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Posted 19 Mar 2021

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Numerical Solutions to Vibrations of Bars

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19 Mar 2021CPOL6 min read
Numerically solves the problem of vibrations on bars with various boundary conditions using Jenkins-Traub algorithm
The acoustic problem of vibrations of bars is usually solved with graphic methods and most books that have these equations in them just mention that you could use the Newton-Raphson method to solve it. The approach in this article is different. This article uses the NuGet symbolic mathematics package MathNet.Symbolics together with my C# implementation of the Jenkin-Traub root-finding algorithm of polynomials to solve these problems.

A Word of Warning

I might as well warn you from the start. If you don't know the acoustic equations that I'm solving here, this article is not going to be very useful for you. Or you might be a mathematician that has a similar math problem that requires solving an equation using a polynomial root finding method. For now, it's just a short article, and I might upgrade it later with some nice solution plots.


The solution to the differential wave equation leads to a combination of two main functions with two different amplitudes, i.e., A*Sin and B*Cos. The boundary conditions imposed usually result in solving the equation for the (usually scaler) variables A and B. Typically, A and B are visualized as a standing incoming wave and leaving wave after D'Alembert's principle solution to the transverse wave equation. The problem is that the boundary conditions are often complex in nature, and there is no simple way of solving these equations, so generally, a numerical method is required. The question is just which one to use.

I will, for the most part, skip the derivations of how the equations are set up and deal with the solution straight away. All the solutions are solved using the continued fraction expansion and truncating it. This will lead to a Pade approximation to the function we are trying to solve. The denominator is removed by some simple algebraic manipulation such that a single complex polynomial root-finding algorithm can be used. In this case, that is the Jenkins-Traub algorithm. The implementation in pseudo-code:

  1. Replace function like:


    with a fraction:

    \( \sin(x) = \frac{a_0 + a_1 \cdot x + a_2 \cdot x^2 + \cdots + a_n \cdot x^n}{b_0 + b_1 \cdot x + b_2 \cdot x^2 + \cdots + b_n \cdot x^n }\)
  2. Rearrange it into a polynomial, i.e., remove all fractions and set the equation equal to zero

  3. Solve the truncated polynomial with a root-finding technique.

The reason that the Pade approximation is so useful in acoustics is due to the solutions to the wave equation. They are often truncated alternating series, and it is in these cases that the Pade approximation or Shanks transform is most useful. Due to the alternating power series, the solutions tend either to infinity or negative infinity very fast due to the limitations of computational numbers.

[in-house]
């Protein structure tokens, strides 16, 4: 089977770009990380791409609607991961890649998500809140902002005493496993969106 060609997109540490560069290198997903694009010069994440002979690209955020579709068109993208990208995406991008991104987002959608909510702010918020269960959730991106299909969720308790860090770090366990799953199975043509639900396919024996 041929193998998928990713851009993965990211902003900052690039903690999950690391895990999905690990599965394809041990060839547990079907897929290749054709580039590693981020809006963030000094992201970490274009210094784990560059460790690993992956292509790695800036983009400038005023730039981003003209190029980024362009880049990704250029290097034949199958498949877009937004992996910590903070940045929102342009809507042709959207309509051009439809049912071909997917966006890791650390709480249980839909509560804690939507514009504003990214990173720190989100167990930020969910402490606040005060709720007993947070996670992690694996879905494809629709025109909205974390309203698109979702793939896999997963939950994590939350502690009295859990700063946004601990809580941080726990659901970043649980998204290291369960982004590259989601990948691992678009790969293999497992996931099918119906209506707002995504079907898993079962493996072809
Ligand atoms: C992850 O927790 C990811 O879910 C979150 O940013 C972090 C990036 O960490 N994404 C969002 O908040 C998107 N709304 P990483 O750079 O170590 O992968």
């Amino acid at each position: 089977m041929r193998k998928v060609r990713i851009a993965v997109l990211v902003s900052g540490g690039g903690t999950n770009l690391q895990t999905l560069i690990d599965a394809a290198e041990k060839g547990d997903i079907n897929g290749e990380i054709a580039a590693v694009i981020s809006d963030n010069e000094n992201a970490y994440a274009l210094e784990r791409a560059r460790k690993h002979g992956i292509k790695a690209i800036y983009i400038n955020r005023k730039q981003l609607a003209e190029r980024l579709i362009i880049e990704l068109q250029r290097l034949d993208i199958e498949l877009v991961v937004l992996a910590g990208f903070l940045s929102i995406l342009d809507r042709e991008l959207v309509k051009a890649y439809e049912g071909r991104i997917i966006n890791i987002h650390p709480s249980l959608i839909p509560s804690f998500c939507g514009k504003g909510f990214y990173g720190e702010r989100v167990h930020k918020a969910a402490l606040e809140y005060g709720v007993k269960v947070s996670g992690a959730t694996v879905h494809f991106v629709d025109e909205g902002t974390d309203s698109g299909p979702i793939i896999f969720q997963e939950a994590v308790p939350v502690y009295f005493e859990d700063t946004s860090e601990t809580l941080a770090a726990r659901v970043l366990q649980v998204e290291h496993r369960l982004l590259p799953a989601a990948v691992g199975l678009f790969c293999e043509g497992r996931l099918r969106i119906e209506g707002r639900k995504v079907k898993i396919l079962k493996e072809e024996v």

For the transverse wave equations, a different approach is taken. The starting point (as always, by the way. Including the Pade approximation) is the Taylor series. Since the function here is two know Taylor series, they are just symbolically multiplied together, and the root algorithm is set to find the roots from this.  

The physical difference between the longitudinal wave and the transverse wave can be illustrated quite simply. Assume that someone jumps at either one of the two locations:

Image 1

The transfer of energy into the brown beam (bar) from jumps at the longitudinal section will result in compressions in the vertical direction. While jumping at the transverse location will result in a transverse wave along the grey beam (bar). The astute might realize that the words actually describe the difference between the direction of the initial force compared to the wave direction. The longitudinal wave moves in the same direction as the force is applied. The transverse wave travels at a 90-degree angle of the applied force. While jumping up and down, the wave travels from side to side in the gray beam.

Yes I am simplifying a bit, since jumping in the longitudinal section will also result in a transverse wave, but the explanation is hopefully simpler to understand if I just mention this afterward. In solid structures, they almost always coincide, but not in fluids. Here longitudinal waves are the only possible ones (well, mostly. You can have special situations where they do play a primary role).

Longitudinal Wave Equation

Free Mass Loaded Bar

The equation to solve for is this:

$\begin{equation} \tan(k L) = - \frac{m}{m_b} k L \end{equation}$

The solution using Linq and the Symbolic package:

private void xCotxSolver(int N = 11)
    // Continued fraction for x*cot(x)
    List<string> ContFraction_xCotx = new List<string>();
    for (int i = 1; i <= N; i++)
        ContFraction_xCotx.Add((2 * (i + 1) - 1).ToString());

    // Solves
    // tan(k*L) = - (m/m_b)*k*L =>
    // kl*cot(kl) = -(m_b/m);
    // kl*cot(kl)  + (m_b/m) == 0;